Guys, We Need to Talk About Mental Health — and Yes, I Mean GUYS

Keilee Takata

U.S. Surgeon General Vivek Murthy warned the nation of a growing mental health crisis in teens and young adults by issuing a public health advisory called “Protecting Youth Mental Health.” In his advisory he states that hospital visits for suspected suicide attempts in 2021 have risen 51 percent in girls and 4 percent in boys since 2019. Although studies have shown that women and girls have much higher rates of recorded mental illnesses and are more likely to seek mental health support, men and boys have higher suicide rates than women and girls.
“A lot of [this gap has] to do with access to firearms and access to stuff that [is] more [capable of] actually going through with what suicide actually is,” said Student Assistance Counselor, Ms. Arielle Sherman.
Ann Sullivan, a licensed independent clinical social worker working for a large pediatric facility in Rhode Island, attributes this disparity to the number of young men who pursue help from mental health professionals. “If people don’t seek help, it never gets recorded. If someone is suffering and hasn’t told their doctor or hasn’t told anyone where it would get put in a medical chart, then it can’t get collected as data,” Sullivan said.
Pervasive gender expectations can stop men and boys from gaining mental health support, with many believing that asking for help is emasculating. “Men and boys, even from a very young age, are discouraged from even things like crying if they fall
down,” said Sullivan. “There’s a lot of messages around being the strong silent type or sucking it up, not being a baby — there’s even expressions like, ‘don’t be a girl about that.’”
This stigma is societal, showing up in movies, TV, and other media, as well as social expectations and gender roles. An English teacher who has extensively studied Gender/Queer Theory, Mr. Alex Taber, commented on the gender roles society assigns us, citing gender theorist Judith Butler’s ideas on gender being a performance. “Individuals learn to play gender roles that are expected of them,” Taber said. “These expectations are created by and then reinscribed within society. When it comes to gender expectations, society relies on – while also conflating – the binaries of male/female and masculine/feminine. In turn, this limits all other genders and sexualities that cannot be neatly categorized within the aforementioned binaries. Deviating from gender expectations – to not perform the expected role accordingly – creates tension as it challenges what society considers to be normative.”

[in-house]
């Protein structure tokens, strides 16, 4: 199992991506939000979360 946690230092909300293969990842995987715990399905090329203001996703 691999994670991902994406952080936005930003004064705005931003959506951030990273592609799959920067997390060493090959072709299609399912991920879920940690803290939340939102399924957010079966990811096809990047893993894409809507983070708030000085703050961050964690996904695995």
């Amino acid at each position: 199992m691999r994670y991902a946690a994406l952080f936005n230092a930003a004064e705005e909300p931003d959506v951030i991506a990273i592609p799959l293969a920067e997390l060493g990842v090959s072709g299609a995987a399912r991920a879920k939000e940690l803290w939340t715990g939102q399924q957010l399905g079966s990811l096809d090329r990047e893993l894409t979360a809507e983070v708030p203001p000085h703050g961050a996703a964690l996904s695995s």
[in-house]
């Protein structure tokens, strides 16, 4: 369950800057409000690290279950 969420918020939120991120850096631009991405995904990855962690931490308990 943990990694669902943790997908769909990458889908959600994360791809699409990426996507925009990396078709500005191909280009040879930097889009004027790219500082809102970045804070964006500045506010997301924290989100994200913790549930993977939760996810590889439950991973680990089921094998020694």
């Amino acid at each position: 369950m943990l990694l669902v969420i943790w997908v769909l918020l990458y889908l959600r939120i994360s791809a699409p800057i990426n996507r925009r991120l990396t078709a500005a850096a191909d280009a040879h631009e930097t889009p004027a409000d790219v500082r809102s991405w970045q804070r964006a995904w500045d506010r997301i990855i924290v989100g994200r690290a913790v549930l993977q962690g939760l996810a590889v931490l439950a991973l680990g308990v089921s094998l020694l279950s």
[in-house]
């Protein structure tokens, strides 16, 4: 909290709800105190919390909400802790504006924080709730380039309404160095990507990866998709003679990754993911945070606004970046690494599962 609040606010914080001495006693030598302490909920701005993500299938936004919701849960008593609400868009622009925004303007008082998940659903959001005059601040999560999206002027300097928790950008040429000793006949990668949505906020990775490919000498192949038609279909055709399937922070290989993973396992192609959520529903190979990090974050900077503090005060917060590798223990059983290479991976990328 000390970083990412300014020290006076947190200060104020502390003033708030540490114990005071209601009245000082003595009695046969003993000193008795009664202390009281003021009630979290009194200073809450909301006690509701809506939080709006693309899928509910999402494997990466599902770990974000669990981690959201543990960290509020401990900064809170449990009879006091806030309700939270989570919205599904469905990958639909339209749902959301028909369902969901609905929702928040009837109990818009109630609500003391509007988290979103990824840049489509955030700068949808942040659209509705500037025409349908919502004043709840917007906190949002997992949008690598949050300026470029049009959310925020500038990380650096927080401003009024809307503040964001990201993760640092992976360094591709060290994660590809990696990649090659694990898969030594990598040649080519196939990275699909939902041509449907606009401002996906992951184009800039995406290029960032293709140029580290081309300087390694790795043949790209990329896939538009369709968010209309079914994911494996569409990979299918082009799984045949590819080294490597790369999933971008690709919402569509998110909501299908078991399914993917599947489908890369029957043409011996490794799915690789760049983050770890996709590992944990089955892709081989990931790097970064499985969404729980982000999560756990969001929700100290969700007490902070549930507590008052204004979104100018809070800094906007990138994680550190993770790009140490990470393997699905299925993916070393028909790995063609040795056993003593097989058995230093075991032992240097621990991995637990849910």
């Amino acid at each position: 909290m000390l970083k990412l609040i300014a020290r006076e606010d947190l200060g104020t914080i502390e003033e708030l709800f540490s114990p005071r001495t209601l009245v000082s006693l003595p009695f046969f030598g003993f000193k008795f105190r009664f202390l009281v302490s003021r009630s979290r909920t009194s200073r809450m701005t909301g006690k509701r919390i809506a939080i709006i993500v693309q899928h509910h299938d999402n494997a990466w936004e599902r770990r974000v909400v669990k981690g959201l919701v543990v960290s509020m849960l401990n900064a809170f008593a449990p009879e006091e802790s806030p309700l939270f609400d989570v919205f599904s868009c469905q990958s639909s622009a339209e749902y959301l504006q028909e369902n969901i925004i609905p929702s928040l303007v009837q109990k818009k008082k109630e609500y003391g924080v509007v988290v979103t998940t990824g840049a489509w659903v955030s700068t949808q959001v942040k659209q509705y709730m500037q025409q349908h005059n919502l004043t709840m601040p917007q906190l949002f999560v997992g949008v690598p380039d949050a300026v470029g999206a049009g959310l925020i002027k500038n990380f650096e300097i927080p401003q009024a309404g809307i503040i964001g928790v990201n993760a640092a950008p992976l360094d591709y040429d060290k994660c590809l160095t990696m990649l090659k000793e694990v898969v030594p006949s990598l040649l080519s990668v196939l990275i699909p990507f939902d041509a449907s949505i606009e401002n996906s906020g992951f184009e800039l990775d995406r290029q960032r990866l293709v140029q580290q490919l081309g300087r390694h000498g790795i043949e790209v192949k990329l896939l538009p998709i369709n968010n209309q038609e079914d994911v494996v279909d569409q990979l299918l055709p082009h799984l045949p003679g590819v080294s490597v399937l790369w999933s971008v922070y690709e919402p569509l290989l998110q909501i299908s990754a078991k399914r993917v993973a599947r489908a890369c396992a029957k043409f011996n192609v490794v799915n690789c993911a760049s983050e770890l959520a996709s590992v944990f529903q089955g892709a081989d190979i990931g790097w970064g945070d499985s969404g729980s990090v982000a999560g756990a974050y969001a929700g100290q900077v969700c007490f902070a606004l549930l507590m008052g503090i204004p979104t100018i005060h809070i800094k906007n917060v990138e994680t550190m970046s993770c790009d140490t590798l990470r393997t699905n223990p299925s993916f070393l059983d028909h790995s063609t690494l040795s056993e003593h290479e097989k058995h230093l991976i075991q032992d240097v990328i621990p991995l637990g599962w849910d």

These expectations are also reinforced within households, friend groups, and other social circles. “I think the foundation is integral for sure…learned behavior, however you talked about mental health in your house, within your friend groups, I think they all affect [this stereotype],” Sherman said.
Being more open with friends can help young men grow more comfortable talking about their mental health. “Friends [should be] able to just talk about what’s going on in their life and talk about their feelings, thoughts, behaviors, urges, whatever,” Sherman said.
Traits often associated with femininity, like sensitivity, openness, and understanding, can encourage women to talk to people about their feelings and struggles, while traits often associated with masculinity, like independence, resilience, and aggression, can encourage young men to deal with their problems on their own. “[With girls] it’s ok and it’s even sometimes cool to say ‘I have a therapist’ or ‘this is what my therapist said.’… I think it would be a really important step [for boys] knowing that [reaching out] can be a very strong and independent [action].” said Sullivan.
However, most often associated with masculinity are not negative and embracing a mixture of all traits, without assigning genders to them, can create positive mindsets surrounding mental health. Still, the culture of toxic masculinity, and believing one must be a “man’s man,” can isolate many men and boys and lead them to believe that they aren’t allowed to feel upset or that they aren’t real men for struggling.
Sherman said, “[There is a] societal idea [for men] of ‘push through until the end,’ ‘harder is better,’ ‘harder, faster, stronger’ — things like that [make us think], ‘ok so what is that doing for us? Are we just tormenting our bodies until we explode?’”This “push through” mindset and suppression of feelings, without any support from others, can often lead to emotional explosions, or crises, which can sometimes take the form of suicide.